Jerry Chen, a Boston University College of Arts & Sciences assistant professor of biology, has always had a busy schedule. Now, thanks to a major grant from the National Institutes of Health, it’s going to get even busier. On October 2, 2018, the National Institutes of Health announced that Chen is the winner of the 2018 New Innovator Award of $2.5 million over the next five years. That money will fund Chen’s efforts to crack the neural code of the brain and better understand the relationship between the genetic and electrical influences that control cognitive functions like sensory processing, decision-making, and learning and memory.
Chen’s New Innovator award is one of four High-Risk, High-Reward Research Awards presented annually by the NIH, and honoring high-impact programs that cross NIH institutes and centers. The award supports unusually innovative research from early-career investigators who are within 10 years of their final degree or clinical residency and have not yet received a research project grant or equivalent NIH grant. Chen, who came to BU from the University of Zurich, Switzerland, three years ago, also won the 2016 Stuart and Elizabeth Pratt Career Development Professorship, which highlights excellence within CAS.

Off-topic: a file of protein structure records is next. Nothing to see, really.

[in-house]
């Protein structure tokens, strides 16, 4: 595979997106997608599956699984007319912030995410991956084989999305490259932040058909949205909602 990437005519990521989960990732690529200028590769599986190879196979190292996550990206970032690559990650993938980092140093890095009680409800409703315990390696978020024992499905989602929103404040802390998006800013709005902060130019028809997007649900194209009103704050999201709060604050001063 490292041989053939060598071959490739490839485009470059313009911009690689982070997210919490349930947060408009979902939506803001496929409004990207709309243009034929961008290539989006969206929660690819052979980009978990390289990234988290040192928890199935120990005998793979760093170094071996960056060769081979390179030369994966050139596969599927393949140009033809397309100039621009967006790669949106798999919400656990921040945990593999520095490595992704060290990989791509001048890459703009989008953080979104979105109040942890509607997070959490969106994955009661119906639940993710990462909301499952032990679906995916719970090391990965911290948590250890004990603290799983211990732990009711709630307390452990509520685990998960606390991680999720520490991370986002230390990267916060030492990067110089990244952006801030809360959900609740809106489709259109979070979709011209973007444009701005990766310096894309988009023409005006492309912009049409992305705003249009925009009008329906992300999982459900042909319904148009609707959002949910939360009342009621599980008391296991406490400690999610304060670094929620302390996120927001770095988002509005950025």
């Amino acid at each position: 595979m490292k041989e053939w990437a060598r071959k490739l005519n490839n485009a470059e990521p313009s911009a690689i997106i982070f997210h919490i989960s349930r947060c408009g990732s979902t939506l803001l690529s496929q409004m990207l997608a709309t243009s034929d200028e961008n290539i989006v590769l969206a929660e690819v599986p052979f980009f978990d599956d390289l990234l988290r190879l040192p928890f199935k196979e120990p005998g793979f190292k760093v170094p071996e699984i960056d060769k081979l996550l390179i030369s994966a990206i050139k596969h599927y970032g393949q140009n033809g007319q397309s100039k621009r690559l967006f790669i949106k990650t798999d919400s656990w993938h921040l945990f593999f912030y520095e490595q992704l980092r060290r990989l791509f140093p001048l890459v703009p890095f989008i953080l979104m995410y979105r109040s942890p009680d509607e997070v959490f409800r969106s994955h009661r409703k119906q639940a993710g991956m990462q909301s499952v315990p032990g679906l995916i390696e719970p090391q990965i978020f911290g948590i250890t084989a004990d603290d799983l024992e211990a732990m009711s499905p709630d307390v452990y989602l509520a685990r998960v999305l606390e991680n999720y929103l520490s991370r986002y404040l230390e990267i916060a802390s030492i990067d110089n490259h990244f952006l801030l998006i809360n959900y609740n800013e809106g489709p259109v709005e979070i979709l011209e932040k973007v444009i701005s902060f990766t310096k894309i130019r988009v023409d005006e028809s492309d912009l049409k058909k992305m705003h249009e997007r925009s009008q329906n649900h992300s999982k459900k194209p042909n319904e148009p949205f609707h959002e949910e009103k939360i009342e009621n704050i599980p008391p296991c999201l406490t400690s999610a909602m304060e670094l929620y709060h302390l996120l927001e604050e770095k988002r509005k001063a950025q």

“It’s an honor to receive this New Innovator Award,” says Chen. “There are few other opportunities out there where we can really try something that is both risky but also has the potential to have a big impact in understanding how the brain works.”
Gloria Waters, vice president and associate provost for research at BU, says it’s wonderful to see junior faculty who have received internal awards now receive external recognition for their work. “An award such as this is particularly impressive,” she says. “It signifies that Jerry is truly doing cutting-edge work that could have a huge impact on his field.”
“In order to crack the neural code,” says Chen, “you need to know at least two things. First, you need to be able to measure the activity of neurons in the brain as a subject is carrying out different cognitive tasks. And second, you have to know which genes are involved with that activity.”
To do that, researchers in Chen’s lab first use microscopes and imaging technology to measure the activity of the neurons as they fire in a mouse brain. The problem, says Chen, is that all neurons are not the same. “If you think about the brain as a complex computer or circuit, there are many different components that make up a circuit board and they all serve different functions,” he says. So researchers then perform a postmortem examination of the brain and attempt to identify which genes are being expressed in which cells.
“Measuring the molecular composition of each neuron can inform us what kind of component that neuron is in the circuit,” he says. “What we’re trying to do is establish an experimental platform that will allow us to put these two types of information together—measure the activity of neurons in the brain and then determine the molecular composition of those same neurons. The platform will help us understand the neural code and the specific circuits that can generate that code.”
That platform, says Chen, will help reveal how gene expression can define circuits in the brain’s neocortex and their computations. Ultimately, Chen hopes to understand which circuits and computations in the brain are genetically defined, or “hardwired,” and which can have the ability to adapt and change as a result of learning and memory.